An Alexander McQueen Timeline

From Savile Row to superstardom

An Alexander McQueen Timeline

Written By Peter Bowen

When Lee Alexander McQueen died tragically in 2010, he was only forty years old. Despite his short life, his impact on fashion and culture was immeasurable. In making McQueen, filmmakers Ian Bonhôte and Peter Ettedgui explore the rise of one of the 21st century's most significant cultural figures by looking at the history and artistry of his work. "The most important question we wanted to answer was how this shy, working-class young man with no connections became 'Alexander McQueen,'" explains Ettedgui. To provide a map of his remarkable ascent and wide-ranging influence, we have put together a brief timeline of his life.

1969: Lee Alexander McQueen is born in London, the youngest of six children. His mother Joyce is a homemaker and his father Ronald is a taxi driver.

1985 : McQueen leaves school to apprentice as a tailor on Savile Row, first for Anderson & Sheppard, then for Gieves and Hawkes.

1990: McQueen moves to Milan, getting a job as a design assistant to Italian designer Romeo Gigli.

1992: McQueen earns a Master's Degree at Central Saint. Martins College of Art and Design. His graduation collection, "Jack the Ripper Stalks his Victims," shocked and enthralled its audience. Isabella Blow acquires the entire collection, becoming McQueen's biggest supporter, even convincing him to drop his first name "Lee" to become simply Alexander McQueen.

1993: McQueen shows his first collection in London titled "Taxi Driver," in which he first introduces his "bumster" look.

1994: McQueen introduces his distinctive logo with the "c" inside the "Q."

1995: McQueen's Autumn/Winter collection "Highland Rape" stuns the London fashion world with its models staggering down the runway in torn and tattered outfits. Beyond the outraged headlines, the show's remarkable craft and cutting-edge designs introduced many to an important new designer.

1996: McQueen receives the first of four British Fashion Awards for British Designer of the Year. He would receive the award again in 1997, 2001, and 2003. In 2003, he is also awarded the international designer of the year by the Council of Fashion Designers of America.

1996: McQueen is appointed to Head Designer at Givenchy, a position he would keep for four years. During that time, he would design up to ten collection a year between his and the Givenchy label.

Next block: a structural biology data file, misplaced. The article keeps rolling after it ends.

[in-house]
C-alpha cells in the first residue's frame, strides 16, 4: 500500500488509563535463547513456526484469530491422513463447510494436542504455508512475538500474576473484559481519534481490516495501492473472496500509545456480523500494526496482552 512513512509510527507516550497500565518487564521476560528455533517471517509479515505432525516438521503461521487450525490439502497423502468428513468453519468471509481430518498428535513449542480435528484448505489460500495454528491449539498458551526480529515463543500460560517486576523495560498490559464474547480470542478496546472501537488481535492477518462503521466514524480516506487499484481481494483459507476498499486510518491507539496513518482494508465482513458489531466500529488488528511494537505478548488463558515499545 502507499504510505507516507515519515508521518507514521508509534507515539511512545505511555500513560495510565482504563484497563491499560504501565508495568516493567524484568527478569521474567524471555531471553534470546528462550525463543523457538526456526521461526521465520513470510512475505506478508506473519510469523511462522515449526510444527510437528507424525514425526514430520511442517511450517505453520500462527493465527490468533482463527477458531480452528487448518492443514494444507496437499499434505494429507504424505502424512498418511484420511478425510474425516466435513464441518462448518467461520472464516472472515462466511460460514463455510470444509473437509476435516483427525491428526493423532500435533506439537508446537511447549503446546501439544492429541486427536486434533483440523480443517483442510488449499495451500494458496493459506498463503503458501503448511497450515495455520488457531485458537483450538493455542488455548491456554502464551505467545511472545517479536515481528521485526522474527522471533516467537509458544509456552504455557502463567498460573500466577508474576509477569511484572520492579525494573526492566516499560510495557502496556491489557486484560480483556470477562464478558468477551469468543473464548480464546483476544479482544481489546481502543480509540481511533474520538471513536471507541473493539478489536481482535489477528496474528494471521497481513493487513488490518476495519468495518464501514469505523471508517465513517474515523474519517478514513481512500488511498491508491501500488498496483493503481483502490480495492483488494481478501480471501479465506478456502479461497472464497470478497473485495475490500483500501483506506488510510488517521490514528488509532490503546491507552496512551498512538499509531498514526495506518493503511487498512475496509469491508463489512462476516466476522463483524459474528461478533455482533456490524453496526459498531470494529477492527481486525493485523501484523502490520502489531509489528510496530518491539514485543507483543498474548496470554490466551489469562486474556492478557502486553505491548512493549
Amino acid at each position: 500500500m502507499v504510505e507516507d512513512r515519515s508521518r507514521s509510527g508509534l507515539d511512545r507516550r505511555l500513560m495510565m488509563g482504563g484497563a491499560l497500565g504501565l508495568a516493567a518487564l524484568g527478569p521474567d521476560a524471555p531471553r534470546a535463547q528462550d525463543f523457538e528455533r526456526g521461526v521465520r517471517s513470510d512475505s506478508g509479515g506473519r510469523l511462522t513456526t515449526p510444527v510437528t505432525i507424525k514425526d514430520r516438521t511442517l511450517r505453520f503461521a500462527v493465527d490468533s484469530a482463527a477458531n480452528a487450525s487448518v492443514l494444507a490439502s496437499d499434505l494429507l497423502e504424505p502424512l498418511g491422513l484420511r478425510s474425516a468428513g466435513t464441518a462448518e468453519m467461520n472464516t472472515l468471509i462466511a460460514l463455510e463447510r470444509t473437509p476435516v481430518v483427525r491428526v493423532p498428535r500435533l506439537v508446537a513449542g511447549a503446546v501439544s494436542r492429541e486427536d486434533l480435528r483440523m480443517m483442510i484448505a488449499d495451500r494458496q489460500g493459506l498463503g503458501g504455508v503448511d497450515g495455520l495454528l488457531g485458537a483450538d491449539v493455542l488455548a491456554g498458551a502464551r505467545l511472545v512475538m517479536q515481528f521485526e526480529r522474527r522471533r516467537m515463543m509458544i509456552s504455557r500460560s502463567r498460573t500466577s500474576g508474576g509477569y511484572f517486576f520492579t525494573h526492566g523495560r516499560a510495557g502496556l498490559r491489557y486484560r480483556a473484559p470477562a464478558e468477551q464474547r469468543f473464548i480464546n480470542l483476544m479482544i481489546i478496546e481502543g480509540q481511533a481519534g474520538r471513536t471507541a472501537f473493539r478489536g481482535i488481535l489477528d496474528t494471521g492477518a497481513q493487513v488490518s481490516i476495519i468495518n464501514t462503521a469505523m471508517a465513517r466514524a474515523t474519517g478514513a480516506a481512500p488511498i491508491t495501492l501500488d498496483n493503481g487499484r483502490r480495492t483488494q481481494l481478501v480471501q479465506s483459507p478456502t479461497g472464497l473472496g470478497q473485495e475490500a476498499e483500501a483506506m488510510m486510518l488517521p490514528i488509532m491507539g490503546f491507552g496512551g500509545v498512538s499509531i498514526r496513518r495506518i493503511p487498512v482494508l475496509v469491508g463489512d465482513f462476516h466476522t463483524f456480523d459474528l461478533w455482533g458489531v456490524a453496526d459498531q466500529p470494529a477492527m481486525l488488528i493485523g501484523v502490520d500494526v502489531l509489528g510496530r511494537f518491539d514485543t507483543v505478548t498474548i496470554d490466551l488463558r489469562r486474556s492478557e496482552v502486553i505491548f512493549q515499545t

1996: McQueen's Union Jack jacket designed for David Bowie appears on the cover of the musician's EART HL I NGalbum.

1998: McQueen invites Paralympic athlete and double amputee

Aimee Mullins to open his Spring/Summer Show 1999 wearing a pair of artfully carved wooden prosthetic legs. Her participation marks the first appearance of an amputee on an international fashion runway.

2000: Tom Ford signs a deal with McQueen for Gucci Group to acquire a 51% share of the Alexander McQueen label with McQueen named as creative director with full artistic license.

2003: McQueen introduces his iconic skull-print scarf as part of his Spring/Summer 2003 collection.

2003: McQueen is awarded a CBE (Commander of the Most Excellent Order of the British Empire) by the Queen for his contributions to the British fashion industry.

2007: On May 7, McQueen's longtime friend and supporter Isabella Blow commits suicide.

2008: McQueen collaborates with Target for McQ Alexander McQueen for Target, becoming the first collaboration between the store and an international designer.

2009: On October 6, McQueen stages "Plato's Atlantis," introducing his Spring/Summer 2010 collection in a haunting vision of mankind returning to the sea from whence it came. The event was the first major fashion show to be live-streamed. After Lady Gaga tweets out a link to the show, announcing it will premiere her new single "Bad Romance," the site crashes.

2010: On February 2, McQueen's beloved mother Joyce dies of kidney failure. In a 2004 interview with The Guardian, Alexander McQueen told his mother his greatest fear was "dying before you." On February 11, Alexander McQueen commits suicide at his home in London.

2011: On May 4, New York City's Metropolitan Museum of Art opens "Savage Beauty," a retrospective exhibition of Alexander McQueen's work curated by Andrew Bolton and Harold Koda. The show became an overnight sensation with crowds waiting up to four hours to see McQueen's legacy. With over 650,000 viewers, the show became the museum's most popular fashion show and one of its most popular (and profitable) shows of all time.

2015 : The Victoria & Albert Museum restages "Savage Beauty," quickly becoming that museum's most visited exhibition.

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